[from Memoirs of Bishop Hildesley]
To the Rev. JAMES WILKS.
I think it would not he amiss, if Mr. Register were to be at the trouble of taking a copy of the Archbishops letter, and have it in his pocket, to obviate objections, as occasion may offer ; such, as an evil spirit may suggest, which is never wanting to oppose and misrepresent good designs such, for example, as it seems begin already to be raised, against what I, and my super-excellent predecessor judged would be a blessing to this country ;as if I were about to ruin it, by introducing Scotchmen to our best livings, by means of the Liturgy and Scriptures being printed in the Manks tongue!
His Graces opinion of the Proposals which I have been endeavouring to bring into effect, will, I hope, together with the late bishops opinion, excuse, at least, if not justify and recommend my labours, for the good, and not for the destruction, of the diocese of Mann. Applause, or even acknowledgement, I neither seek nor expect ; but I would willingly steer clear of blame and obloquy, for the pains I have been taking.
My conscience, however, acquits me of mal-intentions : it continues to concur. with my real purposes of service to the people of my charge; and with the great Governour of all events I leave the success : in full confidence that I have abed the part, how imperfectly soever, of a christian Bishopthe-Father of a people committed to his care.
I have no need to subscribe this hasty scrawl. My register will easily guess the hand and heart of THE WRITER.
THE occasion of this letter is not now clearly known. It came to Mr WiIks the 28th of September, 1762, from the bishop, then in England ; and was accompanied with a copy of the preceding answer from the primate of York. Whatever were the cause, to a man of Dr. Hildesleys mild temper it could not have been trivial.
For some times after reading the above letters the editor hesitated whether or not to give it to the press : but a young friend having brought to his recollection a remarkable circumstance, recorded in Mr., Boswells Life of Dr. Johnson,. (4to. Vol. 1. p. 286.) he could no longer think of withholding it. It seems, some of the members of the " Society, in Scotland, for propagating Christian Knowledge", had opposed the scheme of translating the Holy Scriptures into the Erse, or Gaelick language. Dr. Leechman, a name gratefully and most deservedly celebrated in the Highlands was the gentleman, to whose influence the plan was chiefly owing ; and the opposition to it, we are told, arose from mere political. considerations, of the disadvantage which might possibly result, from keeping up a distinction betwixt the Highlanders and the other inhabitants of North Britain. Informed of this by Mr. William Drummond, (as it is supposed,) a respectable bookseller in Edinburgh, Dr. Johnson wrote to him, with a generous indignation, the following letter. It was not intended, says Mr. Boswell, for publication ; but it has as strong marks of the writers sentiment and style as any of his compositions ; and is, perhaps, one of the best productions of his masterly pen. .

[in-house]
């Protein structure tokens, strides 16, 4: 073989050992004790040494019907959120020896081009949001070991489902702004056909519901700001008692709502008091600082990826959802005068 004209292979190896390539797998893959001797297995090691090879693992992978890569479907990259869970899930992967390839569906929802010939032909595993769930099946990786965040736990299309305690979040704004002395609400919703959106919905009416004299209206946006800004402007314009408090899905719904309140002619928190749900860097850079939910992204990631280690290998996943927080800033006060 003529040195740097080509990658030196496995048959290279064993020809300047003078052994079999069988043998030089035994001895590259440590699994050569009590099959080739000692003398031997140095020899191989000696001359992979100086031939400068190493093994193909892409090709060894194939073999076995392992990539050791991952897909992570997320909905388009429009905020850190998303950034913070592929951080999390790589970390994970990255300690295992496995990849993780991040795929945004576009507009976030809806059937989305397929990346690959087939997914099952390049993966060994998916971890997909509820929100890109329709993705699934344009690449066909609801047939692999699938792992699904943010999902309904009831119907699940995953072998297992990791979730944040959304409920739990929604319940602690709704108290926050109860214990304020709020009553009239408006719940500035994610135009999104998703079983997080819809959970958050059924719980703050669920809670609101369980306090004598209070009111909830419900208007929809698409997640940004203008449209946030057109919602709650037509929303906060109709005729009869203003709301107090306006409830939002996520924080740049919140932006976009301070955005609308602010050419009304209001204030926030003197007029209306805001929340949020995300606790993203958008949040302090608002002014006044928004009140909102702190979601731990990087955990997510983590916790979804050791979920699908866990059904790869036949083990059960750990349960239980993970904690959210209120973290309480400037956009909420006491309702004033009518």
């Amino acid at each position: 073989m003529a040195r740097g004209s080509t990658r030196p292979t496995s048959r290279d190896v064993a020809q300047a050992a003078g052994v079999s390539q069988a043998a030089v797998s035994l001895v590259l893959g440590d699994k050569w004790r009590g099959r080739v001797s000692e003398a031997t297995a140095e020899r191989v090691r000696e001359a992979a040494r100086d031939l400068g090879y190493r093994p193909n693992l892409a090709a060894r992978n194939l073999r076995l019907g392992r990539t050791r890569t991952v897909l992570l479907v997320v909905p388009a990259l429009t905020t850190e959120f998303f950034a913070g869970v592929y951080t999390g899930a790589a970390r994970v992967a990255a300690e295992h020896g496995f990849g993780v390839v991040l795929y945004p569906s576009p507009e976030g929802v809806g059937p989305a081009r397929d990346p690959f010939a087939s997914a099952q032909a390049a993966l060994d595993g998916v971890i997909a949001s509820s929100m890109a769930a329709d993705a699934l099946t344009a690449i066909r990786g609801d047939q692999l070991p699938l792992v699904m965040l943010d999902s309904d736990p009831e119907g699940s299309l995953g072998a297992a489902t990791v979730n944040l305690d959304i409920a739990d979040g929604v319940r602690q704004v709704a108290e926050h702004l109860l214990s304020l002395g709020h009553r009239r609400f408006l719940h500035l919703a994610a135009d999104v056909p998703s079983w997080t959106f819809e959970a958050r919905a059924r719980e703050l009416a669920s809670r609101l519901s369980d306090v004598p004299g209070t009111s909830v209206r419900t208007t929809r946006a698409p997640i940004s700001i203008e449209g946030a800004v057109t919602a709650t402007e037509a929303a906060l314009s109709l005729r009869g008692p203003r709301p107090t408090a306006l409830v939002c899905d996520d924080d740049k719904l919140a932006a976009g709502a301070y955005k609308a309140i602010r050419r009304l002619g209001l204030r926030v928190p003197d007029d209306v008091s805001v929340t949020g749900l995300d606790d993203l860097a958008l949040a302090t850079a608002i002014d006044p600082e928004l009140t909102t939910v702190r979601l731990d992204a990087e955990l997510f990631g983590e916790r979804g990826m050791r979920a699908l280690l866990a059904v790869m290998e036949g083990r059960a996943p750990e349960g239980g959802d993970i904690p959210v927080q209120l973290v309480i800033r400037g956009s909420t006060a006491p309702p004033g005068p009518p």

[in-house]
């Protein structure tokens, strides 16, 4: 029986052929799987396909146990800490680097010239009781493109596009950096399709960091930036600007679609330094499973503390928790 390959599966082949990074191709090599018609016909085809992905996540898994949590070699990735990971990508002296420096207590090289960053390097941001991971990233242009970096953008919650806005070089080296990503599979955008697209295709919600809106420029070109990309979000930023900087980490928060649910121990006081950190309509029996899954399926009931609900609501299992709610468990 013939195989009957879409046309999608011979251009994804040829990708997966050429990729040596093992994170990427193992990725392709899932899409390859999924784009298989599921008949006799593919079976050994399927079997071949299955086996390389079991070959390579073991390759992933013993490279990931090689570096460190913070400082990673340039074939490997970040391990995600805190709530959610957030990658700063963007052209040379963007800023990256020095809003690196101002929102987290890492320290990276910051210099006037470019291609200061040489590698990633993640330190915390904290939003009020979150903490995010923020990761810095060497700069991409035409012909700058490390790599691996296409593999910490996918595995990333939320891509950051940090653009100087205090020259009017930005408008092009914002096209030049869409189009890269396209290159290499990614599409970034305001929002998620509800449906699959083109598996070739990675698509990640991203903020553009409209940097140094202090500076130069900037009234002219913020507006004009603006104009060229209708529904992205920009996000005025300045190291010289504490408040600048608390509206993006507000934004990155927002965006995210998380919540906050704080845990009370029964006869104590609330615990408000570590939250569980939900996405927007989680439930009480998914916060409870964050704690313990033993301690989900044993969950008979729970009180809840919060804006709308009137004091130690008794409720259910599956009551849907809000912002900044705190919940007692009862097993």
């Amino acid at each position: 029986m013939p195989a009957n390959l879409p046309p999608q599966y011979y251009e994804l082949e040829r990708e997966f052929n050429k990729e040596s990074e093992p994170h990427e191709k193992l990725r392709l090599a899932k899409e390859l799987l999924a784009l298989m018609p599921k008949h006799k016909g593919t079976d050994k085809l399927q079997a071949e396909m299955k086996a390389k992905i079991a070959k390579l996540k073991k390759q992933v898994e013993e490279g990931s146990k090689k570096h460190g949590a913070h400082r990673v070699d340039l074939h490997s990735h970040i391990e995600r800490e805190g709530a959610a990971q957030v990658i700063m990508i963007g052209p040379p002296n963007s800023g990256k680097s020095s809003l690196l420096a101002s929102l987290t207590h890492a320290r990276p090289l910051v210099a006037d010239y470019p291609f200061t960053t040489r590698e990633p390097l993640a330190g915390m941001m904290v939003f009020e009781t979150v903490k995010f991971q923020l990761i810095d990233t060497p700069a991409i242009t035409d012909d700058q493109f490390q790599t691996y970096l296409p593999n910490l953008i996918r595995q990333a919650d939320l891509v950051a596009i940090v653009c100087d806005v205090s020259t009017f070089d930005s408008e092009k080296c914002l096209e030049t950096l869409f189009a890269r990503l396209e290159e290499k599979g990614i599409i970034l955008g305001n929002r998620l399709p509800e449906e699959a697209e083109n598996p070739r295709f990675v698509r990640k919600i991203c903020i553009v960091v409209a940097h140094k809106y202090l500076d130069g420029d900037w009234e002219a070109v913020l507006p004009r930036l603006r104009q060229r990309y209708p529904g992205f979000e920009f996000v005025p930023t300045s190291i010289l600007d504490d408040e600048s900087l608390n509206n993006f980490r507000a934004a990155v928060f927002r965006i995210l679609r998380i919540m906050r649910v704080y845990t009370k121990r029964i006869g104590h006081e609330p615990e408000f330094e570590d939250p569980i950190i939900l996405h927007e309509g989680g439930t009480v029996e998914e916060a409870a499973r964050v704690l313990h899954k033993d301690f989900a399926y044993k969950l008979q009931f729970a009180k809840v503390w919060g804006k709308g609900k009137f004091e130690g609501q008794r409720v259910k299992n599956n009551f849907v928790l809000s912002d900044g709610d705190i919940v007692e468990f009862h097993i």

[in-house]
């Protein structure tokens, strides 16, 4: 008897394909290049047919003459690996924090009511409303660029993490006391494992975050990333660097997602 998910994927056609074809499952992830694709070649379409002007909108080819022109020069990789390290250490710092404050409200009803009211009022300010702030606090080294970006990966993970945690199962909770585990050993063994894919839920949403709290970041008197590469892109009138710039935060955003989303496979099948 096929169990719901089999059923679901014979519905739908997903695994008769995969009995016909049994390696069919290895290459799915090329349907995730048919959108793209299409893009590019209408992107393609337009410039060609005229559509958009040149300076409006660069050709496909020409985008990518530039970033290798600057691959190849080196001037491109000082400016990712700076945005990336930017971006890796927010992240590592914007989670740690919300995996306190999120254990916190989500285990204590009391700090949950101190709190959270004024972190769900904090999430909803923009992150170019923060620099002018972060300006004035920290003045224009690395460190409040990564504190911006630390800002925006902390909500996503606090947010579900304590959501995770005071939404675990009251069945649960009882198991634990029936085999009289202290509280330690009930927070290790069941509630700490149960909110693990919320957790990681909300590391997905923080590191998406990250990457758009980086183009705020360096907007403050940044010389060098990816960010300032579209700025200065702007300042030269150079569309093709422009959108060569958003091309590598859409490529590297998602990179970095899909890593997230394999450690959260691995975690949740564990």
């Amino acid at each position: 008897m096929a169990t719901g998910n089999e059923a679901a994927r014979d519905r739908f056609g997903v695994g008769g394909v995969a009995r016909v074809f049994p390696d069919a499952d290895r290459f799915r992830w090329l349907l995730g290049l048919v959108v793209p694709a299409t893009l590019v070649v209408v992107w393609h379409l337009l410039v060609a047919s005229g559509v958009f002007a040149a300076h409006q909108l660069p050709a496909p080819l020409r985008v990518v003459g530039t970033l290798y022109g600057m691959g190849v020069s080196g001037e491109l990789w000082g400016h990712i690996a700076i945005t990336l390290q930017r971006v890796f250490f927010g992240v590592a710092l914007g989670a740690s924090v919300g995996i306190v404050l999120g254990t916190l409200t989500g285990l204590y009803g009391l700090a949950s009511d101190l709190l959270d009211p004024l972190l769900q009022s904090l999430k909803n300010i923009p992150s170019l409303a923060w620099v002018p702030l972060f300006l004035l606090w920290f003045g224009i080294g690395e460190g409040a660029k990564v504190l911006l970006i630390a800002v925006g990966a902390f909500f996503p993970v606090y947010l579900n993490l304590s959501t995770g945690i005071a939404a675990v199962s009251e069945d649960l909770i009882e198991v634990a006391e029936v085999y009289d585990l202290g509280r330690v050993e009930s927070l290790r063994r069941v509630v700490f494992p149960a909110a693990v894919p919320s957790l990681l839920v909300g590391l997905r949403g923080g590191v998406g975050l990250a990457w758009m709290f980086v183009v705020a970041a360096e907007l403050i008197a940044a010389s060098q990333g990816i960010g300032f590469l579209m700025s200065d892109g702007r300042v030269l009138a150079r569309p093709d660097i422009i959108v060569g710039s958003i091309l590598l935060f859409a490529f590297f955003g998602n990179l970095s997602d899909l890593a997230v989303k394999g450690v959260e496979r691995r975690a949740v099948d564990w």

Johnsons-Court, Fleet-street, August 13 , 1766.
I did not expect to hear that it could be, in an assembly convened for the Propagation of Christian Knowledge, a question, " whether any nation uninstructed in religion should receive instruction ; or whether that instruction should be imparted to them by a translation of the Holy books into their own language." If obedience to the. will of GOD be necessary to happiness, and the knowledge of his will be necessary to obedience, I know not how he, that withholds this knowledge, or delays it, can be said to love his neighbour as himself. He that voluntarily continues ignorance, is guilty of all the crimes which ignorance produces ; as to him, that should extinguish the tapers of a light-house, might justly be imputed the calamities of shipwrecks. Christianity is the highest perfection of humanity : and, as no man is good, but as he wishes the good of others, no man can be good in the highest degree, who wishes not to others the largest measures of the greatest good. To omit, for a year, or for a day, the most efficacious method of advancing Christianity, in compliance with any purposes that terminate on this side of the grave, is a crime of which I know not that the world has yet had an example ; except in the practice of the planters of America ; a race of mortals, whom I suppose no other man wishes to resemble.
The Papists have, indeed, denied to the laity the use of the Bible : But this prohibition,in few places now very rigorously enforced,is defended by arguments, which have, for their foundation, the care of souls. To obscure, upon natives merely political, the light of Revelation, is a pratice reserved for the reformed ; and, surely, the blackest midnight of popery is meridian sunshine to such a reformation !